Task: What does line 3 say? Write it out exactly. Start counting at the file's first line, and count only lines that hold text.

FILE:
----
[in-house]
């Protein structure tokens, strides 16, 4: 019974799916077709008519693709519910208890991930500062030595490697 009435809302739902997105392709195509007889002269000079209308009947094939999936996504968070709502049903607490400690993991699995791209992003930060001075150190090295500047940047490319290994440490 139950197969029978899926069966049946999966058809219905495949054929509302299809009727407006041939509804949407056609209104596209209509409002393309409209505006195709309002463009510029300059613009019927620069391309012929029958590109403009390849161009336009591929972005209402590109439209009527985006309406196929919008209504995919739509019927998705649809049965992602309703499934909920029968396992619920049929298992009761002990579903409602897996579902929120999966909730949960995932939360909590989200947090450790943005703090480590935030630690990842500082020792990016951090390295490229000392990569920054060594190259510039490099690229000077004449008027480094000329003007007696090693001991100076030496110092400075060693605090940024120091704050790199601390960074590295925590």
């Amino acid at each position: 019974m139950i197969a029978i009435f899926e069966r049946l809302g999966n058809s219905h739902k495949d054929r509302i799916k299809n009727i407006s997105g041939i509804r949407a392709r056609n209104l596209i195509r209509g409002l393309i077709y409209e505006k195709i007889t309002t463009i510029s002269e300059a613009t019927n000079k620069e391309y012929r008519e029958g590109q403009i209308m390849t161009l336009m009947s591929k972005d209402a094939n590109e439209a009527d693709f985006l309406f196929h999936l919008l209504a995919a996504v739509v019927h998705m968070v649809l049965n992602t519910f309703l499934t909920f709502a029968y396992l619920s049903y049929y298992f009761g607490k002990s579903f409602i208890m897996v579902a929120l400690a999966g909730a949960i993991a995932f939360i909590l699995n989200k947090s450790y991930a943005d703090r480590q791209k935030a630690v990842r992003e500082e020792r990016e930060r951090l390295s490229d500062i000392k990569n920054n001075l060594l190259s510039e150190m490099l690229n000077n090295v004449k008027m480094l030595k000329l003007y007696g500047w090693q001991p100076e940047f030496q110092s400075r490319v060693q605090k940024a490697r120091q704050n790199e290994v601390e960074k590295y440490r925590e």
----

């Amino acid at each position: 019974m139950i197969a029978i009435f899926e069966r049946l809302g999966n058809s219905h739902k495949d054929r509302i799916k299809n009727i407006s997105g041939i509804r949407a392709r056609n209104l596209i195509r209509g409002l393309i077709y409209e505006k195709i007889t309002t463009i510029s002269e300059a613009t019927n000079k620069e391309y012929r008519e029958g590109q403009i209308m390849t161009l336009m009947s591929k972005d209402a094939n590109e439209a009527d693709f985006l309406f196929h999936l919008l209504a995919a996504v739509v019927h998705m968070v649809l049965n992602t519910f309703l499934t909920f709502a029968y396992l619920s049903y049929y298992f009761g607490k002990s579903f409602i208890m897996v579902a929120l400690a999966g909730a949960i993991a995932f939360i909590l699995n989200k947090s450790y991930a943005d703090r480590q791209k935030a630690v990842r992003e500082e020792r990016e930060r951090l390295s490229d500062i000392k990569n920054n001075l060594l190259s510039e150190m490099l690229n000077n090295v004449k008027m480094l030595k000329l003007y007696g500047w090693q001991p100076e940047f030496q110092s400075r490319v060693q605090k940024a490697r120091q704050n790199e290994v601390e960074k590295y440490r925590e």